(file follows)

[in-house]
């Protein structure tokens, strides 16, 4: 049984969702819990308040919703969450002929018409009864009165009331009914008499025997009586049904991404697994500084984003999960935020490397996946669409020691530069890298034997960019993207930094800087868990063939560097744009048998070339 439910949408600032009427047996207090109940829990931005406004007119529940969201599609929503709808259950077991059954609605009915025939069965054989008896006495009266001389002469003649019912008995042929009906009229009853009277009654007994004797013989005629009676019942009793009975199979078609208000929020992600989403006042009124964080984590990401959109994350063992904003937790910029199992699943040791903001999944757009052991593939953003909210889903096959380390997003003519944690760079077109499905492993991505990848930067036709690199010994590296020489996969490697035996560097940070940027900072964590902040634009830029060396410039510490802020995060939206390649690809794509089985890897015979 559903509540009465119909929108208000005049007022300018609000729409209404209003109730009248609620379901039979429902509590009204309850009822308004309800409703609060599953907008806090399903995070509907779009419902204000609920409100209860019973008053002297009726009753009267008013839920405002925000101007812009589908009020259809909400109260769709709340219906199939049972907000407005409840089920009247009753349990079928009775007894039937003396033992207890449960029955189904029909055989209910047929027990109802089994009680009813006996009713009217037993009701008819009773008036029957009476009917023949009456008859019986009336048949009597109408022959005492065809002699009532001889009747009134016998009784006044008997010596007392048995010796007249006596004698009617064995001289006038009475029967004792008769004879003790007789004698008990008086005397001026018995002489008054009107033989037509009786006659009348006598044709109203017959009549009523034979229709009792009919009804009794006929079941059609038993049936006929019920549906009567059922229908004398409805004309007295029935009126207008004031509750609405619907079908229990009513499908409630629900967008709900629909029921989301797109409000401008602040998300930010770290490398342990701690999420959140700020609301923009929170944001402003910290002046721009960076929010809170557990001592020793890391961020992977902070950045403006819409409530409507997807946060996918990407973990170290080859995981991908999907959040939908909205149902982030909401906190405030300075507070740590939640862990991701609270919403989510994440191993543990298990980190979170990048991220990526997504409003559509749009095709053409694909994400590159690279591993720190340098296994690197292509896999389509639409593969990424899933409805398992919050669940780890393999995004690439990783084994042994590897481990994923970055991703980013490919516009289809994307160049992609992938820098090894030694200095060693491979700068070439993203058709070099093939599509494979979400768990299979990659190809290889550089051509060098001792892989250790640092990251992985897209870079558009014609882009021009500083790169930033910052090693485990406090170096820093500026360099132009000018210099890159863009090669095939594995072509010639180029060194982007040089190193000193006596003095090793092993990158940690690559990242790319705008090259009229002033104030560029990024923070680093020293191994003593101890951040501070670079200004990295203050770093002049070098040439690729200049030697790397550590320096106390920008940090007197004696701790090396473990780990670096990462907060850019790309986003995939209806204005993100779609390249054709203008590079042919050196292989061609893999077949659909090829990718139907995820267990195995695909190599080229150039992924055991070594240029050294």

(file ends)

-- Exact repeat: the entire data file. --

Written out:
[in-house]
């Protein structure tokens, strides 16, 4: 049984969702819990308040919703969450002929018409009864009165009331009914008499025997009586049904991404697994500084984003999960935020490397996946669409020691530069890298034997960019993207930094800087868990063939560097744009048998070339 439910949408600032009427047996207090109940829990931005406004007119529940969201599609929503709808259950077991059954609605009915025939069965054989008896006495009266001389002469003649019912008995042929009906009229009853009277009654007994004797013989005629009676019942009793009975199979078609208000929020992600989403006042009124964080984590990401959109994350063992904003937790910029199992699943040791903001999944757009052991593939953003909210889903096959380390997003003519944690760079077109499905492993991505990848930067036709690199010994590296020489996969490697035996560097940070940027900072964590902040634009830029060396410039510490802020995060939206390649690809794509089985890897015979 559903509540009465119909929108208000005049007022300018609000729409209404209003109730009248609620379901039979429902509590009204309850009822308004309800409703609060599953907008806090399903995070509907779009419902204000609920409100209860019973008053002297009726009753009267008013839920405002925000101007812009589908009020259809909400109260769709709340219906199939049972907000407005409840089920009247009753349990079928009775007894039937003396033992207890449960029955189904029909055989209910047929027990109802089994009680009813006996009713009217037993009701008819009773008036029957009476009917023949009456008859019986009336048949009597109408022959005492065809002699009532001889009747009134016998009784006044008997010596007392048995010796007249006596004698009617064995001289006038009475029967004792008769004879003790007789004698008990008086005397001026018995002489008054009107033989037509009786006659009348006598044709109203017959009549009523034979229709009792009919009804009794006929079941059609038993049936006929019920549906009567059922229908004398409805004309007295029935009126207008004031509750609405619907079908229990009513499908409630629900967008709900629909029921989301797109409000401008602040998300930010770290490398342990701690999420959140700020609301923009929170944001402003910290002046721009960076929010809170557990001592020793890391961020992977902070950045403006819409409530409507997807946060996918990407973990170290080859995981991908999907959040939908909205149902982030909401906190405030300075507070740590939640862990991701609270919403989510994440191993543990298990980190979170990048991220990526997504409003559509749009095709053409694909994400590159690279591993720190340098296994690197292509896999389509639409593969990424899933409805398992919050669940780890393999995004690439990783084994042994590897481990994923970055991703980013490919516009289809994307160049992609992938820098090894030694200095060693491979700068070439993203058709070099093939599509494979979400768990299979990659190809290889550089051509060098001792892989250790640092990251992985897209870079558009014609882009021009500083790169930033910052090693485990406090170096820093500026360099132009000018210099890159863009090669095939594995072509010639180029060194982007040089190193000193006596003095090793092993990158940690690559990242790319705008090259009229002033104030560029990024923070680093020293191994003593101890951040501070670079200004990295203050770093002049070098040439690729200049030697790397550590320096106390920008940090007197004696701790090396473990780990670096990462907060850019790309986003995939209806204005993100779609390249054709203008590079042919050196292989061609893999077949659909090829990718139907995820267990195995695909190599080229150039992924055991070594240029050294």